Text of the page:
Fixing the ERR_TOO_MANY_REDIRECTS error with Wordpress

Updated on
  • PHP
  • Wordpress
  • Reverse-Proxy
  • Error

Every Wordpress developer sooner or later faces the ERR_TOO_MANY_REDIRECTS problem. You navigate to the correct URL but instead of the Wordpress page you are greeted with an error like this (or a similar depending on the browser):

Chrome browser with redirect error
Redirect Error

The Problem

Let’s diagnose

Basically, a miscommunication is happening between your browser and Wordpress that goes something like this:

Simplified chat between browser and web server

You can see this unfold in the network tab of your developer console. In Chrome, hit + alt + I (F12 or Ctrl + Shift + I on Windows) to open the dev tools panel. Go to the “Network” tab, make sure “Preserve log” and “Disable cache” are checked, and then reload the page.

Developer Tools network tab with redirects

You will see that your browser requests the page as instructed but gets a response with status 301 which stands for “permanent redirect” telling your browser that the page you are looking for is actually somewhere else. Let’s open one of the entries in the list and check for the location response header.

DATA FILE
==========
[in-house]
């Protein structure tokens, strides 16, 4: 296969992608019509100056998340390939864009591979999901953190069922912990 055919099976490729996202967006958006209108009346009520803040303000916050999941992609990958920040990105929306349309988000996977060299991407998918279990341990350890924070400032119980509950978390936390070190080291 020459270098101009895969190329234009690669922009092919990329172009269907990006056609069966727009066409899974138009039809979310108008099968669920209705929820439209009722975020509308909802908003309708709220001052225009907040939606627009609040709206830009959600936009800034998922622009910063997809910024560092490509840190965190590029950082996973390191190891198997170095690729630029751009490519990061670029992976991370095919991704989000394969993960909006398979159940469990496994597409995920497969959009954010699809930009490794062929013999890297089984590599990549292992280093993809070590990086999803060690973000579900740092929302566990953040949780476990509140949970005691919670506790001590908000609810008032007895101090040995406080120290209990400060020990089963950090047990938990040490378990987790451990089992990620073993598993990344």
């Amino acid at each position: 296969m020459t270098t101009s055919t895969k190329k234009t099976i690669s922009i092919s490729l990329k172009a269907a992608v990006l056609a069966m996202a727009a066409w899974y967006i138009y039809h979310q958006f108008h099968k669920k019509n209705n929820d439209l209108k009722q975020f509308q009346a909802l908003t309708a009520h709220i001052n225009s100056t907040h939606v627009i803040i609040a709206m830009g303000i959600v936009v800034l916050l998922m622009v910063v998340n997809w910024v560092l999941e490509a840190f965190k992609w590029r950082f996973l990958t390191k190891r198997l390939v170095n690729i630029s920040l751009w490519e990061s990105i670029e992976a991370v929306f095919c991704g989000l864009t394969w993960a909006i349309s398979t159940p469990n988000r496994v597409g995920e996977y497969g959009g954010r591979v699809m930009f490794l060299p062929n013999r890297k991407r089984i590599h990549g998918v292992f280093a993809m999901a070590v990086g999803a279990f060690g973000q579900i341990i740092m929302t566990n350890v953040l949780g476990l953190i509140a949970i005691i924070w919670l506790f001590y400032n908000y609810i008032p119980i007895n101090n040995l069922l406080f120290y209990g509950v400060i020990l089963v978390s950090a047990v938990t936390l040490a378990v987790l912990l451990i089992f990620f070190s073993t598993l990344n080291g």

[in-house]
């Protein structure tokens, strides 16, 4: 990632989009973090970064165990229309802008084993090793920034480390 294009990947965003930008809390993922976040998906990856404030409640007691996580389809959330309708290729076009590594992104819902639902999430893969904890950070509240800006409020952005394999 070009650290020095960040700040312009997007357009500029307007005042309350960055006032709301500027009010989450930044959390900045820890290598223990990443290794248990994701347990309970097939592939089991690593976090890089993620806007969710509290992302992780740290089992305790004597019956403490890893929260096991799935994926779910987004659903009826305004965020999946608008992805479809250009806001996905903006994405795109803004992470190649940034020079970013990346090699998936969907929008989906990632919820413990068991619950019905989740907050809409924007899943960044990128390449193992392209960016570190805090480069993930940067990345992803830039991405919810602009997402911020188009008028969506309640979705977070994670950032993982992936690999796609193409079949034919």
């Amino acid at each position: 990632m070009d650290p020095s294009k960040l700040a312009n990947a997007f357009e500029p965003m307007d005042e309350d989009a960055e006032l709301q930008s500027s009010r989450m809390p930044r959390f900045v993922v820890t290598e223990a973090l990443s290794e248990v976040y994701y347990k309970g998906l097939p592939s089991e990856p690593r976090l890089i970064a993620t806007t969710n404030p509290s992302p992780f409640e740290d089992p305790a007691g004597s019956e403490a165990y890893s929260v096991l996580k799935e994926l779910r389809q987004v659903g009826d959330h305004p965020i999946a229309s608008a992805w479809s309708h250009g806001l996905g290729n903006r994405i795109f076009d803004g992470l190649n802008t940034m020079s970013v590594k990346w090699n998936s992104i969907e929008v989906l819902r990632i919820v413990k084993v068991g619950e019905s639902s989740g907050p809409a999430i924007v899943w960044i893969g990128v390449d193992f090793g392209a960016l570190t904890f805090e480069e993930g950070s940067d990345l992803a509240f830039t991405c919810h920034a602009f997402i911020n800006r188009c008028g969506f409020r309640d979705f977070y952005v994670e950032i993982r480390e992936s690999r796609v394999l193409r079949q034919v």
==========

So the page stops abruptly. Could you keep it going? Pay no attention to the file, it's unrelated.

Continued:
Developer Tools network tab showing details about a single redirect

You can see that the location: http://localhost:8081 here is identical to the Request URL: http://localhost:8081. Essentially the browser is asking for http://localhost:8081 but the server is not responding with the page but telling the browser to look in another location. So the browser doesn’t know any better than to ask for the page in this “other” location, which is really the same URL all along. This is called a redirect loop. Eventually, your browser gets tired and gives up with a TOO_MANY_REDIRECTS error.

Note that http://localhost:8081 is a development server on my local computer which I use to reproduce the problem. In your case, it may be or so.

So why does the server give this response?

In 9 out of 10 cases this problem is caused by a reverse proxy. A reverse proxy is a server that sits in between your browser and Wordpress. This may have a variety of reasons, in my case, it is a webpack dev server, in your case, your hoster may use Nginx as a webserver for its ease and speed but reverse proxy the request to an Apache server so Wordpress can make use of the familiar .htaccess file and the mod_rewrite module.

Whatever the setup, in reality, the above conversation looks more like this:

Simplified chat between browser and webserver with proxy in between

By asking for your browser is actually talking to a middleman (the reverse proxy) who then, in turn, asks for the server with Wordpress at another location. Wordpress usually deals with this very well except if the middleman changes the port, then Wordpress seems to panic.

Log in to your webserver via SSH or FTP and add the following lines to your wp-config.php file somewhere above the /* That's all, stop editing! Happy publishing. */ line:


With these two lines, we instruct the server to print the $_SERVER variable and then stop any further execution. When you now reload the page you should see some gibberish on the screen that looks like this: